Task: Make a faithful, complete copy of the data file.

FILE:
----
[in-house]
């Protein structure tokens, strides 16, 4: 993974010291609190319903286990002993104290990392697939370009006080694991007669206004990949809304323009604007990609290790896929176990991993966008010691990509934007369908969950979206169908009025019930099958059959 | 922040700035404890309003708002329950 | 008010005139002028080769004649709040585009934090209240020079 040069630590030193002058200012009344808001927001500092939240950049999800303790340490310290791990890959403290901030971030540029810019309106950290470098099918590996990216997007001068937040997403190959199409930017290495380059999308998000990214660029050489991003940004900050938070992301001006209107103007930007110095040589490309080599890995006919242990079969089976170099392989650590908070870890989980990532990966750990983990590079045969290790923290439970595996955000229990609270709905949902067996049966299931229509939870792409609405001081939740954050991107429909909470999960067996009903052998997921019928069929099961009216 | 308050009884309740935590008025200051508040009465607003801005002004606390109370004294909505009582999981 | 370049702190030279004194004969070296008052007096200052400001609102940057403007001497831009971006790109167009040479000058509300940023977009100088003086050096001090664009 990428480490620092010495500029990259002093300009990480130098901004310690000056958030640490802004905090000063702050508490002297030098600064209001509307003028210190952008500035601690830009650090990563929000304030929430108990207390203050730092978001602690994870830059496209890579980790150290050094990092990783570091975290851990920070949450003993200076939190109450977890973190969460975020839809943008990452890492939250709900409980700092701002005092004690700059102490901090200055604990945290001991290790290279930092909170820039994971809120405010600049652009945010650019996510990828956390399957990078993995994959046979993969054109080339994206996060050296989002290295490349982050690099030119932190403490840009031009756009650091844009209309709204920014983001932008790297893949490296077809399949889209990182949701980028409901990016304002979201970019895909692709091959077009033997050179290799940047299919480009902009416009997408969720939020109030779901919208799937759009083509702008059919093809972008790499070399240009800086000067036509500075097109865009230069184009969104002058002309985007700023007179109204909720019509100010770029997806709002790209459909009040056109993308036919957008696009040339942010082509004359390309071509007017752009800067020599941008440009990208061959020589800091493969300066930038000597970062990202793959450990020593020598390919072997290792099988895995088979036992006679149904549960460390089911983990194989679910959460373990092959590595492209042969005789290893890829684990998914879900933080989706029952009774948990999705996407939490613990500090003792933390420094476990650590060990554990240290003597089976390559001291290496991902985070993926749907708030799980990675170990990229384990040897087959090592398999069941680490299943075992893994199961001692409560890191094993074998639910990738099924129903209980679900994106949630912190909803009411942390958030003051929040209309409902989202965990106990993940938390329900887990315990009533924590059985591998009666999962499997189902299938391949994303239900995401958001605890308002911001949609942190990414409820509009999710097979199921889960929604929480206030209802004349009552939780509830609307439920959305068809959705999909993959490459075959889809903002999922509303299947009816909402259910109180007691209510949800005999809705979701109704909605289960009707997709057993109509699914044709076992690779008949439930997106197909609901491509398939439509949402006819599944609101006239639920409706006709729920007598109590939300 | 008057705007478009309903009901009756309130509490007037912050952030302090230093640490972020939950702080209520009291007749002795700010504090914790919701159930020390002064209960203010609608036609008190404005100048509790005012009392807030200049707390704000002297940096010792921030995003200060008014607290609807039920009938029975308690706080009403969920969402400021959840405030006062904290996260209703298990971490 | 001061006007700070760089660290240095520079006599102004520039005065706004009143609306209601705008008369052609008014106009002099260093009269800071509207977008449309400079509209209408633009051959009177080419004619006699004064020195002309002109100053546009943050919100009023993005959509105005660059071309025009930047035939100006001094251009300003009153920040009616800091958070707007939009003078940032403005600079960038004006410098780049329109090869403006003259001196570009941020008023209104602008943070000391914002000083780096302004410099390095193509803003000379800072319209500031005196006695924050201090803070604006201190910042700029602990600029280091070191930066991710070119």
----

[in-house]
């Protein structure tokens, strides 16, 4: 993974010291609190319903286990002993104290990392697939370009006080694991007669206004990949809304323009604007990609290790896929176990991993966008010691990509934007369908969950979206169908009025019930099958059959 | 922040700035404890309003708002329950 | 008010005139002028080769004649709040585009934090209240020079 040069630590030193002058200012009344808001927001500092939240950049999800303790340490310290791990890959403290901030971030540029810019309106950290470098099918590996990216997007001068937040997403190959199409930017290495380059999308998000990214660029050489991003940004900050938070992301001006209107103007930007110095040589490309080599890995006919242990079969089976170099392989650590908070870890989980990532990966750990983990590079045969290790923290439970595996955000229990609270709905949902067996049966299931229509939870792409609405001081939740954050991107429909909470999960067996009903052998997921019928069929099961009216 | 308050009884309740935590008025200051508040009465607003801005002004606390109370004294909505009582999981 | 370049702190030279004194004969070296008052007096200052400001609102940057403007001497831009971006790109167009040479000058509300940023977009100088003086050096001090664009 990428480490620092010495500029990259002093300009990480130098901004310690000056958030640490802004905090000063702050508490002297030098600064209001509307003028210190952008500035601690830009650090990563929000304030929430108990207390203050730092978001602690994870830059496209890579980790150290050094990092990783570091975290851990920070949450003993200076939190109450977890973190969460975020839809943008990452890492939250709900409980700092701002005092004690700059102490901090200055604990945290001991290790290279930092909170820039994971809120405010600049652009945010650019996510990828956390399957990078993995994959046979993969054109080339994206996060050296989002290295490349982050690099030119932190403490840009031009756009650091844009209309709204920014983001932008790297893949490296077809399949889209990182949701980028409901990016304002979201970019895909692709091959077009033997050179290799940047299919480009902009416009997408969720939020109030779901919208799937759009083509702008059919093809972008790499070399240009800086000067036509500075097109865009230069184009969104002058002309985007700023007179109204909720019509100010770029997806709002790209459909009040056109993308036919957008696009040339942010082509004359390309071509007017752009800067020599941008440009990208061959020589800091493969300066930038000597970062990202793959450990020593020598390919072997290792099988895995088979036992006679149904549960460390089911983990194989679910959460373990092959590595492209042969005789290893890829684990998914879900933080989706029952009774948990999705996407939490613990500090003792933390420094476990650590060990554990240290003597089976390559001291290496991902985070993926749907708030799980990675170990990229384990040897087959090592398999069941680490299943075992893994199961001692409560890191094993074998639910990738099924129903209980679900994106949630912190909803009411942390958030003051929040209309409902989202965990106990993940938390329900887990315990009533924590059985591998009666999962499997189902299938391949994303239900995401958001605890308002911001949609942190990414409820509009999710097979199921889960929604929480206030209802004349009552939780509830609307439920959305068809959705999909993959490459075959889809903002999922509303299947009816909402259910109180007691209510949800005999809705979701109704909605289960009707997709057993109509699914044709076992690779008949439930997106197909609901491509398939439509949402006819599944609101006239639920409706006709729920007598109590939300 | 008057705007478009309903009901009756309130509490007037912050952030302090230093640490972020939950702080209520009291007749002795700010504090914790919701159930020390002064209960203010609608036609008190404005100048509790005012009392807030200049707390704000002297940096010792921030995003200060008014607290609807039920009938029975308690706080009403969920969402400021959840405030006062904290996260209703298990971490 | 001061006007700070760089660290240095520079006599102004520039005065706004009143609306209601705008008369052609008014106009002099260093009269800071509207977008449309400079509209209408633009051959009177080419004619006699004064020195002309002109100053546009943050919100009023993005959509105005660059071309025009930047035939100006001094251009300003009153920040009616800091958070707007939009003078940032403005600079960038004006410098780049329109090869403006003259001196570009941020008023209104602008943070000391914002000083780096302004410099390095193509803003000379800072319209500031005196006695924050201090803070604006201190910042700029602990600029280091070191930066991710070119």